By: Ilan Atri  | 

Bridging the Gap: Yom Hashoah 2017

On Monday night, April 24, the Student Holocaust Education Movement (SHEM) hosted a commemoration ceremony in Lamport Auditorium in honor of Yom Hashoah.

The program, entitled Bridging The Gap, was a great success and was attended by approximately 700 students, parents, faculty members, and guests. It featured moving speakers, a candle lighting ceremony, and a performance by the Y-Studs.

SHEM, spearheaded by Presidents Yedidyah Weiss and Tali Golubtchik, had been working on the program and securing their speakers since November. Once January came along, they began working even harder to get the whole event in order.

Tali Golubtchik remarked, “ a necessary part of Holocaust education is emphasizing the responsibility we play in passing on the stories to the next generation. Having had the chance to hear from both a survivor and a second generation survivor as well as students who had already taken this responsibility upon themselves, students were able to be inspired and continue to bridge the gap.”

In the majority of the seventy plus years since the end of the Holocaust, Yom Hashoah has been commemorated through the voices and first-hand experiences of survivors and heroes of the tragic event. As Yosef Sklar, one of the board members of SHEM, observed in his opening remarks at the program, that privilege is becoming a rarity today.

Following Sklar’s opening remarks, the audience was asked to rise for the sounding of the siren as a tribute to all of the victims and survivors of the Holocaust. Soon after, Survivor Irving Roth told his Holocaust experience.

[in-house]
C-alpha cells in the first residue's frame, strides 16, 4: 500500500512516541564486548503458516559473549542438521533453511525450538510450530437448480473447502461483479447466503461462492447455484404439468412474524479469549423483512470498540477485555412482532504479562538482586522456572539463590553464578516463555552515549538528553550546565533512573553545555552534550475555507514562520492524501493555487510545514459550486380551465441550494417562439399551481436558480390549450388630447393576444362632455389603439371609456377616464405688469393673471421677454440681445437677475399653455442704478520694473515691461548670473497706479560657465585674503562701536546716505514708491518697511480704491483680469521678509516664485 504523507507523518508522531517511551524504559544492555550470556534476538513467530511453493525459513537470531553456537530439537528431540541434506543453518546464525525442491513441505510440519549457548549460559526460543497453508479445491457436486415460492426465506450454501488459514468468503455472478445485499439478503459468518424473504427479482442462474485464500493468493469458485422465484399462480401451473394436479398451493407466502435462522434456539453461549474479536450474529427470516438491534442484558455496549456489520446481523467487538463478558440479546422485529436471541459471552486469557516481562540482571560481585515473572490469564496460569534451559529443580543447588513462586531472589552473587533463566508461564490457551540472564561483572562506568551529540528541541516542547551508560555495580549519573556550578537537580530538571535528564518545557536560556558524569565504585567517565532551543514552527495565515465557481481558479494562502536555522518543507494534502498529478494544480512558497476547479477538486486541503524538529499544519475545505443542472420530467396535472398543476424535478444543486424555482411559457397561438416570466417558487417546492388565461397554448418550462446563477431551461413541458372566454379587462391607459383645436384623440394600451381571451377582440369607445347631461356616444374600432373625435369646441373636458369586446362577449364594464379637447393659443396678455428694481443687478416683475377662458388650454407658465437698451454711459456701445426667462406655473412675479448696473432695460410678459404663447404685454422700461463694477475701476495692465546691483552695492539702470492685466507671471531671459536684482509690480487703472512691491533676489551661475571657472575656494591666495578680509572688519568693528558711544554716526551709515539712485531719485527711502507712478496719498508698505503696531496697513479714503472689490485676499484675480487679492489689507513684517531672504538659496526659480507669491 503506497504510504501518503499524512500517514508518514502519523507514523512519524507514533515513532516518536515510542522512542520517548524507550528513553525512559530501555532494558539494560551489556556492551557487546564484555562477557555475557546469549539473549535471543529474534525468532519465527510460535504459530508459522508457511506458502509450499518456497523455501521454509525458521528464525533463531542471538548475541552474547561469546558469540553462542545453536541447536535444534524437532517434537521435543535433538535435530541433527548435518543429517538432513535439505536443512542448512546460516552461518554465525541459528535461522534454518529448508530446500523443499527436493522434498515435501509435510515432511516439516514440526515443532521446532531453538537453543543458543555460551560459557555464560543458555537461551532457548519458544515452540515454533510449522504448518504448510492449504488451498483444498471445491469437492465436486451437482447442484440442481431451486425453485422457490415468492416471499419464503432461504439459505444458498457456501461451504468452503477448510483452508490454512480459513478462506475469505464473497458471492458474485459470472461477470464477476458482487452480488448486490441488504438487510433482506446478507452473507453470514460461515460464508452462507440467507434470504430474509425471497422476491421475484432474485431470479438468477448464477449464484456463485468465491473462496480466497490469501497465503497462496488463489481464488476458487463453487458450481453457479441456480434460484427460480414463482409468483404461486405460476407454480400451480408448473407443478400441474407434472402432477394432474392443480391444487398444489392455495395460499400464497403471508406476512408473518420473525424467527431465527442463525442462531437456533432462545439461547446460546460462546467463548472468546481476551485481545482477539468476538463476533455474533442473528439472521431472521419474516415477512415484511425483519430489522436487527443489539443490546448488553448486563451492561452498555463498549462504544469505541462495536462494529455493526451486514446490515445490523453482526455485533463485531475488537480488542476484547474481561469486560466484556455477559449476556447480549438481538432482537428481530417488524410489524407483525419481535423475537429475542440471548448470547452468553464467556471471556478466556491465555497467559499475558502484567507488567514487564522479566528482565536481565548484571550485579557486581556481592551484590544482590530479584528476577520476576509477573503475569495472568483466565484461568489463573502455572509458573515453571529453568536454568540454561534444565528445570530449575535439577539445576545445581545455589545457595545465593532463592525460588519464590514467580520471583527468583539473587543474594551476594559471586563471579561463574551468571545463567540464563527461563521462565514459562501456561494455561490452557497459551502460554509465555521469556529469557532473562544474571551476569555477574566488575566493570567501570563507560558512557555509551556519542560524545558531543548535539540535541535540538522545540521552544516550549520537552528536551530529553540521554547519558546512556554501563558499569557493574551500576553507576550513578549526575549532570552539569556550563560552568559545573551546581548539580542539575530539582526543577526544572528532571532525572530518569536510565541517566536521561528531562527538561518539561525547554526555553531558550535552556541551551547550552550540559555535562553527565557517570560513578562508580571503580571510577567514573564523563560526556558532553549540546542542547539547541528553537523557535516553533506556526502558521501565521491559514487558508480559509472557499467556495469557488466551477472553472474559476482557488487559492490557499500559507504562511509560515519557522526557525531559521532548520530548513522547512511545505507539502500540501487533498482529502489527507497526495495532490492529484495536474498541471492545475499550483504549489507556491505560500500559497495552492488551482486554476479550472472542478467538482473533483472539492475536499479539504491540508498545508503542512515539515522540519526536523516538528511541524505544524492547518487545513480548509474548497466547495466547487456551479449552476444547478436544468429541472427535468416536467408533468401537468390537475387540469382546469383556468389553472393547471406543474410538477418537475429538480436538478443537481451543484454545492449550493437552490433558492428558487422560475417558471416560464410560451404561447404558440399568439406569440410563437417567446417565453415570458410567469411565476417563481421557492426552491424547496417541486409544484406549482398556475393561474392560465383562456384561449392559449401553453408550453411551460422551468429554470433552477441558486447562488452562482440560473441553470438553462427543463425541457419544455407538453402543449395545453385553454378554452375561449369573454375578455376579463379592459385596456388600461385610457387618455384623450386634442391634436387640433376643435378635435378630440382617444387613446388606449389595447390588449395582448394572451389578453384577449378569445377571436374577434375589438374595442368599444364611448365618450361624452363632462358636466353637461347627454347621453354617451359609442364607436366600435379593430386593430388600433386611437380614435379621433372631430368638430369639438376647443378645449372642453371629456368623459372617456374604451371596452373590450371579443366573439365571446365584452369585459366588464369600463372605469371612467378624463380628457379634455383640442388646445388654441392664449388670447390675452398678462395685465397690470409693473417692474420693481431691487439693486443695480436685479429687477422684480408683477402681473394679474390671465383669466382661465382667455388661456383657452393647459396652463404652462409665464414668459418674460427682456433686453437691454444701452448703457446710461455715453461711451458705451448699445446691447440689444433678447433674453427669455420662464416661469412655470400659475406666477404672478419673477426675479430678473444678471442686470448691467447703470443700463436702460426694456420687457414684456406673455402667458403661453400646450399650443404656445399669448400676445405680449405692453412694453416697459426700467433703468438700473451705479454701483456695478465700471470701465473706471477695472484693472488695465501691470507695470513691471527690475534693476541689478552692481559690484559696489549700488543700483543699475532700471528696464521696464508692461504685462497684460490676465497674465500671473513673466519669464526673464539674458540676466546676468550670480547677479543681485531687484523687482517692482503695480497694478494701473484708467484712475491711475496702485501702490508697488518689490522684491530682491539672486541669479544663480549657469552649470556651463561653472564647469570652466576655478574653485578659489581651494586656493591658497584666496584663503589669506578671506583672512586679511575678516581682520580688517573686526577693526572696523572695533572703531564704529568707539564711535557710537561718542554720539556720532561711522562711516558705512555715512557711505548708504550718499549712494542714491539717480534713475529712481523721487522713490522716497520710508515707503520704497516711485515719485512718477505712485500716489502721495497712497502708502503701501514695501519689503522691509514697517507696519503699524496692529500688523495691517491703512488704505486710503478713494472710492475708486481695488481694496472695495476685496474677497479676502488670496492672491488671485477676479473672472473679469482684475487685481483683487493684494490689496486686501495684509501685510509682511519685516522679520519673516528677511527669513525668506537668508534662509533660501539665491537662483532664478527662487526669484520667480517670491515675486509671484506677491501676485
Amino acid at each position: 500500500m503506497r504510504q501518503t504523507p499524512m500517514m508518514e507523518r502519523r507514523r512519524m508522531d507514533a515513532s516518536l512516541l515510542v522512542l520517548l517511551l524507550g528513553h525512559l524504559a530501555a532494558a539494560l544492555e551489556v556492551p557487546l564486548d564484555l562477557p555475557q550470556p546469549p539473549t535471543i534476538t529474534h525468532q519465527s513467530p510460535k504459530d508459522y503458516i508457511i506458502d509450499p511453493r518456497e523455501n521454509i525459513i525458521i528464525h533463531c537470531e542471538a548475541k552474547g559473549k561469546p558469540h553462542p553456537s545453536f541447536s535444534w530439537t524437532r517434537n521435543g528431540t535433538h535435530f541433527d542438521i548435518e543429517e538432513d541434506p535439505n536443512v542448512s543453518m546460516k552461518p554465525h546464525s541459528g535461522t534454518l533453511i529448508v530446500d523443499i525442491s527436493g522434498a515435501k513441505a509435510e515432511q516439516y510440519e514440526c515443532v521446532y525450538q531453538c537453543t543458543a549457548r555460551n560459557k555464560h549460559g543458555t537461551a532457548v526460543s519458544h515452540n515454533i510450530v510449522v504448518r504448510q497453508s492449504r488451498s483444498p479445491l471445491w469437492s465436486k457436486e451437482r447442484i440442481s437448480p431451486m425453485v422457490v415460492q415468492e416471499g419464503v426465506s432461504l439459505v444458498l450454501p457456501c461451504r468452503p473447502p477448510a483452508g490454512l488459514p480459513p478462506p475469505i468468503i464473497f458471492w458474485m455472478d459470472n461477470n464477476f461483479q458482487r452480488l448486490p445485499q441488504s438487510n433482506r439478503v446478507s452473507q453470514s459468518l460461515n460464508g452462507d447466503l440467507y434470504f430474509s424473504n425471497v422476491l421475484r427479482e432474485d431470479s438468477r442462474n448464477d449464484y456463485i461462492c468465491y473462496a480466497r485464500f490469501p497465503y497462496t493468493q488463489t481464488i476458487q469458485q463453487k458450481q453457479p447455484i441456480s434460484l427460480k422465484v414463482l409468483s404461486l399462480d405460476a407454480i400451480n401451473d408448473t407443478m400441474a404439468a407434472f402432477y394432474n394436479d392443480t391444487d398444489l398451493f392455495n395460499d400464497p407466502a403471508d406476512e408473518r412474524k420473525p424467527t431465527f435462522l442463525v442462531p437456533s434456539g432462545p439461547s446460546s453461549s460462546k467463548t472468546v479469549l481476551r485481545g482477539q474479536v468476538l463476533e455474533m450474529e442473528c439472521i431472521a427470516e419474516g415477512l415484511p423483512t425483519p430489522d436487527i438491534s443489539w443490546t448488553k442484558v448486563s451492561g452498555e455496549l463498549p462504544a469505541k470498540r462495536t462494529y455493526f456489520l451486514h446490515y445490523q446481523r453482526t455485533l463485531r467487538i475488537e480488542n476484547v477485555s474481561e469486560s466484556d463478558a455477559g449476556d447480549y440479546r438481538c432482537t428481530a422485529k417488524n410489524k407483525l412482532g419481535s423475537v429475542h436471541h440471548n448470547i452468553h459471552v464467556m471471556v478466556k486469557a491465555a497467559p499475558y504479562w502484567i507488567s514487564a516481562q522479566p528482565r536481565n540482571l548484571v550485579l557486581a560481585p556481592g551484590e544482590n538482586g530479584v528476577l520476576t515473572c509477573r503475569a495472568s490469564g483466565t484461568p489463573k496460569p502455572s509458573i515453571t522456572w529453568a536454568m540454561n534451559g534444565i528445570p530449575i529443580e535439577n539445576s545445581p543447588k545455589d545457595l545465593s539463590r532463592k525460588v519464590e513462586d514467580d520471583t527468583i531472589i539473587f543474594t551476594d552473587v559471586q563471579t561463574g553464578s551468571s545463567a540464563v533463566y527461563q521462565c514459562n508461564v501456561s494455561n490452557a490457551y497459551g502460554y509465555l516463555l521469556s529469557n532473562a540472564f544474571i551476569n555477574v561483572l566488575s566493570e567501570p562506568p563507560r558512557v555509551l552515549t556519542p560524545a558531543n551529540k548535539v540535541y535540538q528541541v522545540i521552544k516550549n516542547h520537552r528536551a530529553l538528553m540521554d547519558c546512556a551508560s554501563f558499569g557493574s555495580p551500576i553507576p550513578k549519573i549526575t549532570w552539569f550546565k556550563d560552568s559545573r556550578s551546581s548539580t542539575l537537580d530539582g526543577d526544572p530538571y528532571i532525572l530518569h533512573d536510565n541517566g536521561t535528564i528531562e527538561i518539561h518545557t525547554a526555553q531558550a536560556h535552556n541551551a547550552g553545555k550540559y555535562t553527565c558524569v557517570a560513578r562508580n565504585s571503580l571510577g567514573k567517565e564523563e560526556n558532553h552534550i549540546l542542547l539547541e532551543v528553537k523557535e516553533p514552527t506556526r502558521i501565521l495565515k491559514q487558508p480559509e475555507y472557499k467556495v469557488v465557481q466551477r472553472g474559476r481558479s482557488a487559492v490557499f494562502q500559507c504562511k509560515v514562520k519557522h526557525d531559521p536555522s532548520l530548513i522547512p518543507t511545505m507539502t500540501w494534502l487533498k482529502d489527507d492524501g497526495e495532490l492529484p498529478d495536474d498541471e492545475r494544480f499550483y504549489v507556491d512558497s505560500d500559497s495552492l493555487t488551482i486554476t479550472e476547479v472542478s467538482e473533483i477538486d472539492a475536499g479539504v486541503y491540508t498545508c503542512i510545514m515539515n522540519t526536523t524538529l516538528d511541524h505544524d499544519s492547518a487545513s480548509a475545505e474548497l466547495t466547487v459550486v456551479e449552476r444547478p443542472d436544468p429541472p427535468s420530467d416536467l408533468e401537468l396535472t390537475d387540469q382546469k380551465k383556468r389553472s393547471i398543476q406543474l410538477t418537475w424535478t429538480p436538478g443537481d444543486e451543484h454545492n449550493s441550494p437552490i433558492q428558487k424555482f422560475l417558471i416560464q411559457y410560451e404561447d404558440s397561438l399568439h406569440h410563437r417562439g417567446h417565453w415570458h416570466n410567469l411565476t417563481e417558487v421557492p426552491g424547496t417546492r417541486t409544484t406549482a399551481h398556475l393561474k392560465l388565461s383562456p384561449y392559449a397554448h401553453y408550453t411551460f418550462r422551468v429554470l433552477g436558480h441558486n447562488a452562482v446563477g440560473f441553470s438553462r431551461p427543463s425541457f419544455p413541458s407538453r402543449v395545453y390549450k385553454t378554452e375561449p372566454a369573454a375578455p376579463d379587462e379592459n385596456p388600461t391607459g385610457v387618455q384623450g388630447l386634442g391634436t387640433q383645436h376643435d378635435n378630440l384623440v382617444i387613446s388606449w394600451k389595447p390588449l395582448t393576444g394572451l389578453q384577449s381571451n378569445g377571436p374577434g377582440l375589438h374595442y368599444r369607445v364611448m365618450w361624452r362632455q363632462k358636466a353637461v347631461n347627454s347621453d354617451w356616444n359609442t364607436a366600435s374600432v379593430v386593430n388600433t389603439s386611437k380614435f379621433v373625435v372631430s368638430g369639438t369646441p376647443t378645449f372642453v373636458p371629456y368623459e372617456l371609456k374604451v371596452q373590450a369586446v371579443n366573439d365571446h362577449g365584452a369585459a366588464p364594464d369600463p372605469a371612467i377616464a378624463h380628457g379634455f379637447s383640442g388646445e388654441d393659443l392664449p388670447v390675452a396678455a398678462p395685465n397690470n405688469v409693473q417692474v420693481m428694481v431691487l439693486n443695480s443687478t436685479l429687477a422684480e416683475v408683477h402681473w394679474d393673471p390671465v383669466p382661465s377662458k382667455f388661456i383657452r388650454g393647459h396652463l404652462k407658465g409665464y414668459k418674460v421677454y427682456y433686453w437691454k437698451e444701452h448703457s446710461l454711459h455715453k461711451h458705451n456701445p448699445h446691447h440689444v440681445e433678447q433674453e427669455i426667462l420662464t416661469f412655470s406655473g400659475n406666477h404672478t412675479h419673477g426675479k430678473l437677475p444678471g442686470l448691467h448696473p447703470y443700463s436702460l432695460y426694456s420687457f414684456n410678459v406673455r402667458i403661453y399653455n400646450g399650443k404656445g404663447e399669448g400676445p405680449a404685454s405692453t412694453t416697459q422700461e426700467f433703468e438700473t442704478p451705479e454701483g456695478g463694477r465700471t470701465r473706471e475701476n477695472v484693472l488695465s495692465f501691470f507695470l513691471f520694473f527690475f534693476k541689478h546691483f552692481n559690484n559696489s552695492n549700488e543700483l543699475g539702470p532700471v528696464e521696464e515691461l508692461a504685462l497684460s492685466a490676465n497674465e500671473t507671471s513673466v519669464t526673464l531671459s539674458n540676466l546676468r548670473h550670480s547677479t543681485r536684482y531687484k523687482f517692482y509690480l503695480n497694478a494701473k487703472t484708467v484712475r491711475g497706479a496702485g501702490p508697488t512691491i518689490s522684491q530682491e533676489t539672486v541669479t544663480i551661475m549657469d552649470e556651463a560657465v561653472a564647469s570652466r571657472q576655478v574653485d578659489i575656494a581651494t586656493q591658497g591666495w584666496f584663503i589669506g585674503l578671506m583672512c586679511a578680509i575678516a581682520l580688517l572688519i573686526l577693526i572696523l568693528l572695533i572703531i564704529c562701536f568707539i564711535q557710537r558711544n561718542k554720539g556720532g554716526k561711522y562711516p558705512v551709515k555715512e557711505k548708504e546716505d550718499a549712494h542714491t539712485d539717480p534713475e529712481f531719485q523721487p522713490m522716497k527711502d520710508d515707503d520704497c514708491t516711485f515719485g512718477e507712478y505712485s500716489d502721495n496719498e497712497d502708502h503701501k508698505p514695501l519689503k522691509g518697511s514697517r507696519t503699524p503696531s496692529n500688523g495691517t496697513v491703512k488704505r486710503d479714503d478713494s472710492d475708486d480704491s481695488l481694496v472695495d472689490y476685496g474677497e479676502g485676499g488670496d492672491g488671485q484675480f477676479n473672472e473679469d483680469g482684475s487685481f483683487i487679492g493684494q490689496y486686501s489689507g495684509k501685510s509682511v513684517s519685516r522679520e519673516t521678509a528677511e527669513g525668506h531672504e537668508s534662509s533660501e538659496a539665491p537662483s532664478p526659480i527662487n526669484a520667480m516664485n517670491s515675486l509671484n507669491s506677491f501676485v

Irving Roth was in Auschwitz I for about five years until he was finally liberated and regained his basic human rights. Mr. Roth began his discourse with the graphic events of his train ride from Eastern Slovakia to Auschwitz-Birkenau. The heat of the summer and lack of food, water, and bathrooms came together to create a torturous environment for the cramped Jews of his town. He explained how a seemingly innocuous situation in which he was barred from entering a park to play with his friends slowly devolved into a systematic oppression of the Jews of his town. He recalled his father being forced to pretend to sell his business to a Christian friend of his named Albert who eventually stole the entire business from him. Eventually, all of the Jews of the town were told to gather their belongings and meet in the shul where they were either shot into a mass grave or loaded onto a train.

Roth concluded by urging the audience to pass on his specific story and the entire atrocity that is the story of the Holocaust in order to silence the deniers of it and further prevent another similar occurrence.

The Y-Studs sang assorted songs throughout the ceremony. “Though I walk in the valley of the shadow of death, I fear no harm, for You are at my side. Your staff and Your rod comfort me.” These words, beautifully sung, followed Mr. Irving’s words in the Hebrew song Gam Ki Elech. The meaning of the passage in the Book of Psalms reflects the mentality many Jews had while in concentration camps. They trusted and believed that HaShem was by their side and gained comfort from that.